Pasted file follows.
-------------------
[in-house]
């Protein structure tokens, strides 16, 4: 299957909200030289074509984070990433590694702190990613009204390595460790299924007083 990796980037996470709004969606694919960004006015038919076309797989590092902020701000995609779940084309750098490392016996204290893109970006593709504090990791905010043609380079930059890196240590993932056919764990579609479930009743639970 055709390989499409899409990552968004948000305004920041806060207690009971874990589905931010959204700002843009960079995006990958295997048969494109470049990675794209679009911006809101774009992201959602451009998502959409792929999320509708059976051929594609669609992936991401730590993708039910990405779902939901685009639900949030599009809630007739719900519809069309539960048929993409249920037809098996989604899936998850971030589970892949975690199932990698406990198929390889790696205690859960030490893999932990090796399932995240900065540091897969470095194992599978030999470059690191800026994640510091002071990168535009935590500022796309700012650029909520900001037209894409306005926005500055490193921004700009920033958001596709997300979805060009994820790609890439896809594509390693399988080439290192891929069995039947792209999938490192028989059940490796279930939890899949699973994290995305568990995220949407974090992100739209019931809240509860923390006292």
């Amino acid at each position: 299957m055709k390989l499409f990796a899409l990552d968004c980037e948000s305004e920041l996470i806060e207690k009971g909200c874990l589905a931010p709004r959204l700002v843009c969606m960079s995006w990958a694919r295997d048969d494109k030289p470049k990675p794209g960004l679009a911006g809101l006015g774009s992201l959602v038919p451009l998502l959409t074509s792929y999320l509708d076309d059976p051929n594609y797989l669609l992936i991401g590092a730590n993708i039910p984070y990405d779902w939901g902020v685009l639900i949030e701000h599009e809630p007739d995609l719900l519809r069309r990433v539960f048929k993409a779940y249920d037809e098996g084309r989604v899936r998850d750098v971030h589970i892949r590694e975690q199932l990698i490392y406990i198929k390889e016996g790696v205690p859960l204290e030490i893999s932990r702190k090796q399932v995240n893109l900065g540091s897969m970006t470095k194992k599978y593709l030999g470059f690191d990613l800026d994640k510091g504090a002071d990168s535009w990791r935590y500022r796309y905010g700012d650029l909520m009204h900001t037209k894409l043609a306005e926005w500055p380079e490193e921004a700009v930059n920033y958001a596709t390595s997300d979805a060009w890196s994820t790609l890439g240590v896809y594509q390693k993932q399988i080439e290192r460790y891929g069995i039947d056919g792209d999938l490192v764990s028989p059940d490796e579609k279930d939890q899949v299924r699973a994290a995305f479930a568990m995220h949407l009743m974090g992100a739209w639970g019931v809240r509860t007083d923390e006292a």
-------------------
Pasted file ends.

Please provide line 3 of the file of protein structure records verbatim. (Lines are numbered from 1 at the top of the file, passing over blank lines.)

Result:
């Amino acid at each position: 299957m055709k390989l499409f990796a899409l990552d968004c980037e948000s305004e920041l996470i806060e207690k009971g909200c874990l589905a931010p709004r959204l700002v843009c969606m960079s995006w990958a694919r295997d048969d494109k030289p470049k990675p794209g960004l679009a911006g809101l006015g774009s992201l959602v038919p451009l998502l959409t074509s792929y999320l509708d076309d059976p051929n594609y797989l669609l992936i991401g590092a730590n993708i039910p984070y990405d779902w939901g902020v685009l639900i949030e701000h599009e809630p007739d995609l719900l519809r069309r990433v539960f048929k993409a779940y249920d037809e098996g084309r989604v899936r998850d750098v971030h589970i892949r590694e975690q199932l990698i490392y406990i198929k390889e016996g790696v205690p859960l204290e030490i893999s932990r702190k090796q399932v995240n893109l900065g540091s897969m970006t470095k194992k599978y593709l030999g470059f690191d990613l800026d994640k510091g504090a002071d990168s535009w990791r935590y500022r796309y905010g700012d650029l909520m009204h900001t037209k894409l043609a306005e926005w500055p380079e490193e921004a700009v930059n920033y958001a596709t390595s997300d979805a060009w890196s994820t790609l890439g240590v896809y594509q390693k993932q399988i080439e290192r460790y891929g069995i039947d056919g792209d999938l490192v764990s028989p059940d490796e579609k279930d939890q899949v299924r699973a994290a995305f479930a568990m995220h949407l009743m974090g992100a739209w639970g019931v809240r509860t007083d923390e006292a």